The minutes from the December FOMC meeting reveal a Committee that remains broadly comfortable with its plans for a steady dose of increases in the policy rate over the course of 2018. As was the case throughout last year, the Committee continues to debate the outlook for inflation against the backdrop of a strong labor market. By and large, a Phillips Curve framework continues to anchor the Committee’s thinking, with “many” meeting participants expecting “cyclical pressures associated with a tightening labor market to show through to higher inflation over the medium term”. A handful of members expressed concern about persistently weak inflation, but these concerns were no more pronounced than in prior meeting minutes.
If anything, relative to the December Summary of Economic Projections and Chair Yellen’s comments during her last press briefing, the inflation discussion was more balanced than I had anticipated. Recall that in December, the median Committee participant projected stronger growth and a lower unemployment rate over the next two years compared to the September projections, but the median core inflation and policy rate projections remained unchanged over that same horizon. Responding to a question about the projections in her press briefing, Chair Yellen had explained that, “inflation has run lower than we expect, and….it could take a longer period of a very stronger labor market in order to achieve the inflation objective.” Her comments had suggested a robust Committee discussion of the inflation outlook, and the possibility that Committee members were growing less confident in their inflation projections. In comparison to these expectations, the inflation discussion was relatively bland and suggests no change in Committee thinking on the inflation outlook. Similarly, the discussion around the appropriate path for the policy rate was very balanced, with “a few participants” indicating they were “not comfortable” with the amount of policy tightening in 2018 as captured by the median projection, and “a few others” arguing for a steeper rate path. This discussion of the policy outlook was entirely consistent with the dispersion of “dots” in the December projections and continued little new information.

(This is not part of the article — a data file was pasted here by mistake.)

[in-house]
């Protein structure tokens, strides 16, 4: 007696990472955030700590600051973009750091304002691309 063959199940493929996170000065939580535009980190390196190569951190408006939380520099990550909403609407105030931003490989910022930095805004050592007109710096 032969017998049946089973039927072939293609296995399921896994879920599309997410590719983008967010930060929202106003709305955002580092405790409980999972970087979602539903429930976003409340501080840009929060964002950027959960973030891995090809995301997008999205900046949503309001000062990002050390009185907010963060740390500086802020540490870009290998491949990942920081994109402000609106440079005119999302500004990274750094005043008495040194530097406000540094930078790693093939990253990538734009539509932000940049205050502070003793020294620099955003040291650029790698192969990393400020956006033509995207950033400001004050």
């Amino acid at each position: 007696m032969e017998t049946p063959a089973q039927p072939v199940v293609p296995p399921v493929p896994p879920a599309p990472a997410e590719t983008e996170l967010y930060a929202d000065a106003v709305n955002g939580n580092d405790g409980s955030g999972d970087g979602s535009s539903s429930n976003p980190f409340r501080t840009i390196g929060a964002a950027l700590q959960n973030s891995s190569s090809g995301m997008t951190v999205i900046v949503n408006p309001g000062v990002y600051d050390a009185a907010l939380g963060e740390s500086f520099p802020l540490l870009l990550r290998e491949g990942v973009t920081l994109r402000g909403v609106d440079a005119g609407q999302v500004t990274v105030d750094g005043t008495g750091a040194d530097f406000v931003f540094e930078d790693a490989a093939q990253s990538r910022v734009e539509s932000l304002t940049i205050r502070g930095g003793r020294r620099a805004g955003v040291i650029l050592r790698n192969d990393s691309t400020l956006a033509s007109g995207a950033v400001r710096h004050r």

I continue to expect four 25 basis point rate increases from the Committee over the course of this year, with the first increase occurring at the March meeting. This outlook is based on the view that the Committee continues to underestimate the strength in the labor market and the outlook for the unemployment rate – there is little to no evidence that the pace of hiring will slow meaningfully this year, especially with growth persisting a good deal above trend. Absent a rise in labor force participation, the unemployment rate should end the year around 3.5 percent – a good distance below the median Committee participant’s 3.9 percent projection. Even if inflation rises only gradually towards two percent this year, the continued steady decline in the unemployment rate should suffice to put the Committee on a somewhat steeper path of rate increases this year compared to the median projection from the December meeting.